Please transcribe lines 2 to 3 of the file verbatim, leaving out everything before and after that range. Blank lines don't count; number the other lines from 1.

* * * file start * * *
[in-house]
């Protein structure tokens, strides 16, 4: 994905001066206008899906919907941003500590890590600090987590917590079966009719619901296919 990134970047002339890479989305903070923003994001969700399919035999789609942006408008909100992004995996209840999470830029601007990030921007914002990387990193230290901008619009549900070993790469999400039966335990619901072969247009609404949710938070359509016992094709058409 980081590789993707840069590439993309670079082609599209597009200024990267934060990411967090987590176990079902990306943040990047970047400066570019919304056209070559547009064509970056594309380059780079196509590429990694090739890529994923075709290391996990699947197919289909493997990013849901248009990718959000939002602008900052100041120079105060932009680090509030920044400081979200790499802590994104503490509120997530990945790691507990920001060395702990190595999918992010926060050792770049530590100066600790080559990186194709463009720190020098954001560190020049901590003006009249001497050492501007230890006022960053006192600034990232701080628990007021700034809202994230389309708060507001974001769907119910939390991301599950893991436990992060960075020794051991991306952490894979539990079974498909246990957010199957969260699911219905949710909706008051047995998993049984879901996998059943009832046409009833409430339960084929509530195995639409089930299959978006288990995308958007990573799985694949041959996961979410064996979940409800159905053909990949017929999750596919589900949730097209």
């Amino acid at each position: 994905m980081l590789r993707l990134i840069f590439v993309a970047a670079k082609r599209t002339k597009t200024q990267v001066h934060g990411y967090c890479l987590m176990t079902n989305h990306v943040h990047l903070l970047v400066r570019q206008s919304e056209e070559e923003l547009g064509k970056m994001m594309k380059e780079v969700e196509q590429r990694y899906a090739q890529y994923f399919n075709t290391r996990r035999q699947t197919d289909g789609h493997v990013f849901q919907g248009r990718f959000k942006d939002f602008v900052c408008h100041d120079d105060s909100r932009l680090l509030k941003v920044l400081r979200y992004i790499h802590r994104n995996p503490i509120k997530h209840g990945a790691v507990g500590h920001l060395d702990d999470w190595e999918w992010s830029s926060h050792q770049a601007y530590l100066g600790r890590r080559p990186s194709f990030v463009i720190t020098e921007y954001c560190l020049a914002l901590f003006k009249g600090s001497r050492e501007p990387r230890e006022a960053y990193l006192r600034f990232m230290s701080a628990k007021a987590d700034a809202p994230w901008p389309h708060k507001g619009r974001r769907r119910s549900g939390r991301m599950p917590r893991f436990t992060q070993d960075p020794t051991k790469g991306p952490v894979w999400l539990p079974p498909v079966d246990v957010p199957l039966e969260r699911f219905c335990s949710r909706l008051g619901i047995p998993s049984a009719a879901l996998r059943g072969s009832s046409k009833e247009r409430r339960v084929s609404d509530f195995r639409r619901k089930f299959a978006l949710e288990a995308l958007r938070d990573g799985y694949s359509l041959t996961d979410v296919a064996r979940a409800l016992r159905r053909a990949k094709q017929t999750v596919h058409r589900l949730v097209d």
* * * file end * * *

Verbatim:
């Protein structure tokens, strides 16, 4: 994905001066206008899906919907941003500590890590600090987590917590079966009719619901296919 990134970047002339890479989305903070923003994001969700399919035999789609942006408008909100992004995996209840999470830029601007990030921007914002990387990193230290901008619009549900070993790469999400039966335990619901072969247009609404949710938070359509016992094709058409 980081590789993707840069590439993309670079082609599209597009200024990267934060990411967090987590176990079902990306943040990047970047400066570019919304056209070559547009064509970056594309380059780079196509590429990694090739890529994923075709290391996990699947197919289909493997990013849901248009990718959000939002602008900052100041120079105060932009680090509030920044400081979200790499802590994104503490509120997530990945790691507990920001060395702990190595999918992010926060050792770049530590100066600790080559990186194709463009720190020098954001560190020049901590003006009249001497050492501007230890006022960053006192600034990232701080628990007021700034809202994230389309708060507001974001769907119910939390991301599950893991436990992060960075020794051991991306952490894979539990079974498909246990957010199957969260699911219905949710909706008051047995998993049984879901996998059943009832046409009833409430339960084929509530195995639409089930299959978006288990995308958007990573799985694949041959996961979410064996979940409800159905053909990949017929999750596919589900949730097209």
């Amino acid at each position: 994905m980081l590789r993707l990134i840069f590439v993309a970047a670079k082609r599209t002339k597009t200024q990267v001066h934060g990411y967090c890479l987590m176990t079902n989305h990306v943040h990047l903070l970047v400066r570019q206008s919304e056209e070559e923003l547009g064509k970056m994001m594309k380059e780079v969700e196509q590429r990694y899906a090739q890529y994923f399919n075709t290391r996990r035999q699947t197919d289909g789609h493997v990013f849901q919907g248009r990718f959000k942006d939002f602008v900052c408008h100041d120079d105060s909100r932009l680090l509030k941003v920044l400081r979200y992004i790499h802590r994104n995996p503490i509120k997530h209840g990945a790691v507990g500590h920001l060395d702990d999470w190595e999918w992010s830029s926060h050792q770049a601007y530590l100066g600790r890590r080559p990186s194709f990030v463009i720190t020098e921007y954001c560190l020049a914002l901590f003006k009249g600090s001497r050492e501007p990387r230890e006022a960053y990193l006192r600034f990232m230290s701080a628990k007021a987590d700034a809202p994230w901008p389309h708060k507001g619009r974001r769907r119910s549900g939390r991301m599950p917590r893991f436990t992060q070993d960075p020794t051991k790469g991306p952490v894979w999400l539990p079974p498909v079966d246990v957010p199957l039966e969260r699911f219905c335990s949710r909706l008051g619901i047995p998993s049984a009719a879901l996998r059943g072969s009832s046409k009833e247009r409430r339960v084929s609404d509530f195995r639409r619901k089930f299959a978006l949710e288990a995308l958007r938070d990573g799985y694949s359509l041959t996961d979410v296919a064996r979940a409800l016992r159905r053909a990949k094709q017929t999750v596919h058409r589900l949730v097209d």